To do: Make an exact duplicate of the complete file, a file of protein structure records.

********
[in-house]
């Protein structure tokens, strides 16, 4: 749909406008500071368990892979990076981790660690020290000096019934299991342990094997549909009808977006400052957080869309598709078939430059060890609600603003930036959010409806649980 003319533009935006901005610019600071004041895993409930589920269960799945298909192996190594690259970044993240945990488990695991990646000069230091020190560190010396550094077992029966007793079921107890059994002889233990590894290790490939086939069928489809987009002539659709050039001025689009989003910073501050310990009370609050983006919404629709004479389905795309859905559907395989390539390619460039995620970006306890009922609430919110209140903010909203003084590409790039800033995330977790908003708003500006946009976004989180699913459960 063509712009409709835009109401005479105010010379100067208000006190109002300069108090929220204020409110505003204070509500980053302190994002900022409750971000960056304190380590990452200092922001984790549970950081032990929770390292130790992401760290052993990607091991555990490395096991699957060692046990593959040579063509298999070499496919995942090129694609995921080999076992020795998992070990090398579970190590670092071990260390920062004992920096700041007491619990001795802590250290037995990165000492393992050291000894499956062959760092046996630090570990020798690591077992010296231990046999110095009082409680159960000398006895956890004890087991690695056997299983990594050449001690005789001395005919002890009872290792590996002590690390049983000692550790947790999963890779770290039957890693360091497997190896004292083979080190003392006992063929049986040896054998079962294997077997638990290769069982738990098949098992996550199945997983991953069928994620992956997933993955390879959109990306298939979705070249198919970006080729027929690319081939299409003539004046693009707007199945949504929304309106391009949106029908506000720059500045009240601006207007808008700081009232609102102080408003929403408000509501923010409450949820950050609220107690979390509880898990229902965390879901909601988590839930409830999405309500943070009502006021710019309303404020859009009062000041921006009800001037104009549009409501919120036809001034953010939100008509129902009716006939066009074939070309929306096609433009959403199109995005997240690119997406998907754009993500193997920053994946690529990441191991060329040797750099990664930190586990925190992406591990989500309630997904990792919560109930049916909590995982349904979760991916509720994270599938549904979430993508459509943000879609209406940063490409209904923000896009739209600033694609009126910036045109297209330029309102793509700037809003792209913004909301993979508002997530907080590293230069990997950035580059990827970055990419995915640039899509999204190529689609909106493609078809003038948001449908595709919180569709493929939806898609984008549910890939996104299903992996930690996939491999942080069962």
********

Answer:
[in-house]
């Protein structure tokens, strides 16, 4: 749909406008500071368990892979990076981790660690020290000096019934299991342990094997549909009808977006400052957080869309598709078939430059060890609600603003930036959010409806649980 003319533009935006901005610019600071004041895993409930589920269960799945298909192996190594690259970044993240945990488990695991990646000069230091020190560190010396550094077992029966007793079921107890059994002889233990590894290790490939086939069928489809987009002539659709050039001025689009989003910073501050310990009370609050983006919404629709004479389905795309859905559907395989390539390619460039995620970006306890009922609430919110209140903010909203003084590409790039800033995330977790908003708003500006946009976004989180699913459960 063509712009409709835009109401005479105010010379100067208000006190109002300069108090929220204020409110505003204070509500980053302190994002900022409750971000960056304190380590990452200092922001984790549970950081032990929770390292130790992401760290052993990607091991555990490395096991699957060692046990593959040579063509298999070499496919995942090129694609995921080999076992020795998992070990090398579970190590670092071990260390920062004992920096700041007491619990001795802590250290037995990165000492393992050291000894499956062959760092046996630090570990020798690591077992010296231990046999110095009082409680159960000398006895956890004890087991690695056997299983990594050449001690005789001395005919002890009872290792590996002590690390049983000692550790947790999963890779770290039957890693360091497997190896004292083979080190003392006992063929049986040896054998079962294997077997638990290769069982738990098949098992996550199945997983991953069928994620992956997933993955390879959109990306298939979705070249198919970006080729027929690319081939299409003539004046693009707007199945949504929304309106391009949106029908506000720059500045009240601006207007808008700081009232609102102080408003929403408000509501923010409450949820950050609220107690979390509880898990229902965390879901909601988590839930409830999405309500943070009502006021710019309303404020859009009062000041921006009800001037104009549009409501919120036809001034953010939100008509129902009716006939066009074939070309929306096609433009959403199109995005997240690119997406998907754009993500193997920053994946690529990441191991060329040797750099990664930190586990925190992406591990989500309630997904990792919560109930049916909590995982349904979760991916509720994270599938549904979430993508459509943000879609209406940063490409209904923000896009739209600033694609009126910036045109297209330029309102793509700037809003792209913004909301993979508002997530907080590293230069990997950035580059990827970055990419995915640039899509999204190529689609909106493609078809003038948001449908595709919180569709493929939806898609984008549910890939996104299903992996930690996939491999942080069962």